Levothyroxine Use in Infants and Children with Congenital or Acquired Hypothyroidism

Contributing Editor: Marcia L. Buck, Pharm.D.; Editorial Board: Kristi N. Hofer, Pharm.D.; Michelle W. McCarthy, Pharm.D.

Disclosures

Pediatr Pharm. 2008;14(10) 

In This Article

Dosing Recommendations

Levothyroxine is administered as a single daily dose. It is recommended that oral doses be given in the morning on an empty stomach, ideally 30 minutes to 1 hour before breakfast. For older adolescents and adults requiring full replacement, the oral dose is approximately 1.7 mcg/kg/day, with a usual daily dose of 100 to 125 mcg. Doses greater than 200 mcg/day are not typically necessary.[2,3,5]

In newborns, the recommended oral dose is 10 to 15 mcg/kg/day or approximately 25 mcg/day. Infants with cardiac disease should start at a lower dose. In older infants and children, the following table may be used as a guide for the initial dose:

 

 

Parenteral levothyroxine may be administered intramuscularly or intravenously. The initial parenteral dose should be one-half of the oral dose. Further adjustments should be guided by serum thyroid function tests.[2,3,5]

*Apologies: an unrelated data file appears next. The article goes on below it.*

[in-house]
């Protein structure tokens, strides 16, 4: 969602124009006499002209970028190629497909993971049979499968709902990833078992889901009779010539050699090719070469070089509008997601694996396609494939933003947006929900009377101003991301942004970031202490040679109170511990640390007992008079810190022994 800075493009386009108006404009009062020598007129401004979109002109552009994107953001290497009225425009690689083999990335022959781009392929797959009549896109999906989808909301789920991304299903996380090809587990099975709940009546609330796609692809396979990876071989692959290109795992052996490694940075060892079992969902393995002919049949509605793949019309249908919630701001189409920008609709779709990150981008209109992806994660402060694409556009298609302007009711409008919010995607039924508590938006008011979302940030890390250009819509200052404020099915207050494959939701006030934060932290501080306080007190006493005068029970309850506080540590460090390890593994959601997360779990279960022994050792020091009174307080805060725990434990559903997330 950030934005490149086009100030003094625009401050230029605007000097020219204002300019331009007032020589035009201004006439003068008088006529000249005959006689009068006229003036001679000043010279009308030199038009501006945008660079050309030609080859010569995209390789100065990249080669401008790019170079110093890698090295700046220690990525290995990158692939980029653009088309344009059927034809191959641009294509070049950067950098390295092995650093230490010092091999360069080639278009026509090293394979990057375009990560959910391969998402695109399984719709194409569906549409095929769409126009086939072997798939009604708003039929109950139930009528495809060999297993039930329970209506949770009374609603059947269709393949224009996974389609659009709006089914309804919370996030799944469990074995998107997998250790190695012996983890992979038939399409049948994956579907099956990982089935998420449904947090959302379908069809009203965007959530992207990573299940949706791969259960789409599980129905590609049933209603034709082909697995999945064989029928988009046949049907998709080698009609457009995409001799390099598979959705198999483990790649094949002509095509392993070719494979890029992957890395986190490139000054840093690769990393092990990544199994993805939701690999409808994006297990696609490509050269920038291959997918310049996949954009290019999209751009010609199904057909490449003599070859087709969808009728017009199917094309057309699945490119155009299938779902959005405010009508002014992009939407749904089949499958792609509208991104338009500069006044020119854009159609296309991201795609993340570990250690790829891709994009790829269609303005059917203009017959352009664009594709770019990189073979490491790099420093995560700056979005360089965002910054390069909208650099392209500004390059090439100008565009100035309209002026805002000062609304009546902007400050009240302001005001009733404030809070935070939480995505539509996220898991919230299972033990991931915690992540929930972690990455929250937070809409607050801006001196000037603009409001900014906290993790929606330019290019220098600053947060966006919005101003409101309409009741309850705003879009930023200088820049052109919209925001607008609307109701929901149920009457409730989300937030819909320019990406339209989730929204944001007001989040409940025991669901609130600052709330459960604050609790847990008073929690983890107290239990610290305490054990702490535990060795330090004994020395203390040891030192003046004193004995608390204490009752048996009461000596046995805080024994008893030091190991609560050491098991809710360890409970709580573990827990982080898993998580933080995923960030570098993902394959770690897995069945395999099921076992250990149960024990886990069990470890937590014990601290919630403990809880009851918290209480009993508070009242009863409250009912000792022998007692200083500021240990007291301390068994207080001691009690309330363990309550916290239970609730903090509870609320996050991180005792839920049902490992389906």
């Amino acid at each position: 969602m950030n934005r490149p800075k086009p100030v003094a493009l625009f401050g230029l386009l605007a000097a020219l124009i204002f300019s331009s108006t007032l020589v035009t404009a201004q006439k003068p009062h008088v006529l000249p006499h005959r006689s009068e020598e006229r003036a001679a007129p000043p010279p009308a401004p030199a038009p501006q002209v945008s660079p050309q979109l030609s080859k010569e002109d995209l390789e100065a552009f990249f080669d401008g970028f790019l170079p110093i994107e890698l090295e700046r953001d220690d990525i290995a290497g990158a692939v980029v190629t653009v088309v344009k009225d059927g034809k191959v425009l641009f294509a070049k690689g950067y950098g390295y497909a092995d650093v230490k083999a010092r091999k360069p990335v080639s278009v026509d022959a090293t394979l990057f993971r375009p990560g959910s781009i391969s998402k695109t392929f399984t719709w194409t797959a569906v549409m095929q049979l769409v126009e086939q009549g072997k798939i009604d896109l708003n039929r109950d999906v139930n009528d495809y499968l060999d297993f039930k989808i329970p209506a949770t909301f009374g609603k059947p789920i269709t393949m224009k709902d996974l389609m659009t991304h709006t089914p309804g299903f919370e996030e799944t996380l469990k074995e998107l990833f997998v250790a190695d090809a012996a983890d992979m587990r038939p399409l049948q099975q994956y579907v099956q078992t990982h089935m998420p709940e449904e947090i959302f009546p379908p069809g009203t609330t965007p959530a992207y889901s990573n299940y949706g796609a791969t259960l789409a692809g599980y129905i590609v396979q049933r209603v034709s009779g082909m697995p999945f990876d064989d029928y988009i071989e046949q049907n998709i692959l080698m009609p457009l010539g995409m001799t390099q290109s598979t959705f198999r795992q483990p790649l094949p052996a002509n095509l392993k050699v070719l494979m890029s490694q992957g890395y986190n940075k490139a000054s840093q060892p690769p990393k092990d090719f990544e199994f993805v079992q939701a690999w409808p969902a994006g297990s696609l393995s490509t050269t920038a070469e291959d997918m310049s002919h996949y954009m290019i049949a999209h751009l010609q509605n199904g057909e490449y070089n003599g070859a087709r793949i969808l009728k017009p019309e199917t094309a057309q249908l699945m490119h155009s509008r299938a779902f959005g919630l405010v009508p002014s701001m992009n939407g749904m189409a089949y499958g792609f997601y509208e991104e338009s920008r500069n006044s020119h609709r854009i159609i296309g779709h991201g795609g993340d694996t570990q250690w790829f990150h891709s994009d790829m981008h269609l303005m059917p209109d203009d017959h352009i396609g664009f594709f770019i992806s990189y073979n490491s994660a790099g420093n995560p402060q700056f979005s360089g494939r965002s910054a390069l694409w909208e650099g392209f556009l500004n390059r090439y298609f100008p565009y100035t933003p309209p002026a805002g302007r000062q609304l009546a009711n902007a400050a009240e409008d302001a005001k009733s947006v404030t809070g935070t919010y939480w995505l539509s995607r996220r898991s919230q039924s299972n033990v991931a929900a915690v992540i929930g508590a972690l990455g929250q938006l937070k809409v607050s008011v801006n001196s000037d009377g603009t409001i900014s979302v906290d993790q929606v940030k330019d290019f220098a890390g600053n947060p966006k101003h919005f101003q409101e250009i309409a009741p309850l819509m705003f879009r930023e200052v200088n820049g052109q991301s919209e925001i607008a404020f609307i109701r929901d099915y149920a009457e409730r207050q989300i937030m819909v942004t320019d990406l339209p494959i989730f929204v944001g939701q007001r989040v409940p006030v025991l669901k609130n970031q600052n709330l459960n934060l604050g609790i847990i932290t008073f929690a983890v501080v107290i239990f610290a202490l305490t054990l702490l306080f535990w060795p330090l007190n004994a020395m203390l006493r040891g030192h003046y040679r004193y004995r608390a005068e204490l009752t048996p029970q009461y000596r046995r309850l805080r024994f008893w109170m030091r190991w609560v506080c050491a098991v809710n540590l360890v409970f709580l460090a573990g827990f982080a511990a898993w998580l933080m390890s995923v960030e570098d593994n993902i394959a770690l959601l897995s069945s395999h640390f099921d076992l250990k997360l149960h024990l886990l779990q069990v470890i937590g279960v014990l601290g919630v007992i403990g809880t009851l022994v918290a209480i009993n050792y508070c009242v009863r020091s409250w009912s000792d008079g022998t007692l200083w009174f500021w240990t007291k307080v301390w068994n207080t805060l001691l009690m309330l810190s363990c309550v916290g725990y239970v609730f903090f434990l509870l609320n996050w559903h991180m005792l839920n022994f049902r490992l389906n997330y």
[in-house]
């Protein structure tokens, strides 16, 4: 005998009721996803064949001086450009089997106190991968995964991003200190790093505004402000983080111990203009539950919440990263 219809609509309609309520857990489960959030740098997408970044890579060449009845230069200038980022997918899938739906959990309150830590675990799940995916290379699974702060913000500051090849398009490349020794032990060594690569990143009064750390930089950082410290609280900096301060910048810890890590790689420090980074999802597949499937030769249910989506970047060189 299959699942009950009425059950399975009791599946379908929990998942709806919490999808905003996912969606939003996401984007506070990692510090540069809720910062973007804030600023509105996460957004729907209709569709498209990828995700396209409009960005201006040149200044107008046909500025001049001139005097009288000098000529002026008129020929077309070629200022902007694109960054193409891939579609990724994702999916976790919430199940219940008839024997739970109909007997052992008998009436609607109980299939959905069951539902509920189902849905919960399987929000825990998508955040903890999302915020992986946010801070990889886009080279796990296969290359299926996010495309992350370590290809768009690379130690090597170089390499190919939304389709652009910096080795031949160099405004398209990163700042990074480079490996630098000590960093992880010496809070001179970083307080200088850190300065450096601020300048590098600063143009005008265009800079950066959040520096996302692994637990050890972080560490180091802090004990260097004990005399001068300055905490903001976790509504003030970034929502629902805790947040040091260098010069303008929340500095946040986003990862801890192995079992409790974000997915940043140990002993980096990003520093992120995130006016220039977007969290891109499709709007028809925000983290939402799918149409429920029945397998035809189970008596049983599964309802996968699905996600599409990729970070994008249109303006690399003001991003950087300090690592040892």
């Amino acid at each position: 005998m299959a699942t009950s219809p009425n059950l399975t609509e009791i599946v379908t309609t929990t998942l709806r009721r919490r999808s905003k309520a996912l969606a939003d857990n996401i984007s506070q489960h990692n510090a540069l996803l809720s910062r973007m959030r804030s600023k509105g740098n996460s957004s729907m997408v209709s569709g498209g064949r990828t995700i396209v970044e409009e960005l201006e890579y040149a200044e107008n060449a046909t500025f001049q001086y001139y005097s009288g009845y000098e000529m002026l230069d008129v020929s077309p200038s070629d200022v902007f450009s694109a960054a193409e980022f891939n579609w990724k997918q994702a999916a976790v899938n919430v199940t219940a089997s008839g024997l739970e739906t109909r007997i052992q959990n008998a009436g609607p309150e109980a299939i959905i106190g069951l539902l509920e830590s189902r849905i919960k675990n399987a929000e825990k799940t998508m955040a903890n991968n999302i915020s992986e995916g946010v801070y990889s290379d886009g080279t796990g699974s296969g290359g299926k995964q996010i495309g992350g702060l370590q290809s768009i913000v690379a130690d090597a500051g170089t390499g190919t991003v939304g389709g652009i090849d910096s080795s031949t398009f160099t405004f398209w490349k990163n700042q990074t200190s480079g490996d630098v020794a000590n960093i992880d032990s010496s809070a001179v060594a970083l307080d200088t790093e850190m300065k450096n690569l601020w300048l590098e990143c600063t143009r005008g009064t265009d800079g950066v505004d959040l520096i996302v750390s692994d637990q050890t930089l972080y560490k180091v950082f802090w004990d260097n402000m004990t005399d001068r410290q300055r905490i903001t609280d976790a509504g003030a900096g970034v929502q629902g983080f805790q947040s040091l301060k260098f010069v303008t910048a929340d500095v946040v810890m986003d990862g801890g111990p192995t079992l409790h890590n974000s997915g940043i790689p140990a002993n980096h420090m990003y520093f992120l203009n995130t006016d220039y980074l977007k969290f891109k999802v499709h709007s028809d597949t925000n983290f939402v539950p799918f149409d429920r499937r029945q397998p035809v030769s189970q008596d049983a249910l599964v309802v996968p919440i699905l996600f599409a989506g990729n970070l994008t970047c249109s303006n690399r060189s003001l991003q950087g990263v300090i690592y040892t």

Total or free serum T4 and TSH should be monitored on a routine basis in infants and children taking levothyroxine. It is recommended that T4 be maintained in the upper half of the normal range. Serum TSH should be kept below 20 mUnit/L, but may remain elevated in infants with congenital hypothyroidism for a prolonged period after therapy has been initiated. Levels should be obtained at 2 and 4 weeks after the start of treatment, then every 1 to 2 months during the first year of life. Monitoring should be done every 2 to 4 months in children between 1 and 3 years of age. After that point, the manufacturer recommends that routine monitoring be done every 3 to 12 months.[2,3]

Recent guidelines from the American Academy of Pediatrics, the American Thyroid Association, and the Lawson Wilkins Pediatric Endocrine Society suggest that monitoring every 6 to 12 months is adequate for children with congenital hypothyroidism over 3 years of age in whom previous levels have been satisfactory. The authors also recommend that free T4 and TSH levels be obtained 4 weeks after any change in levothyroxine dose.[5]

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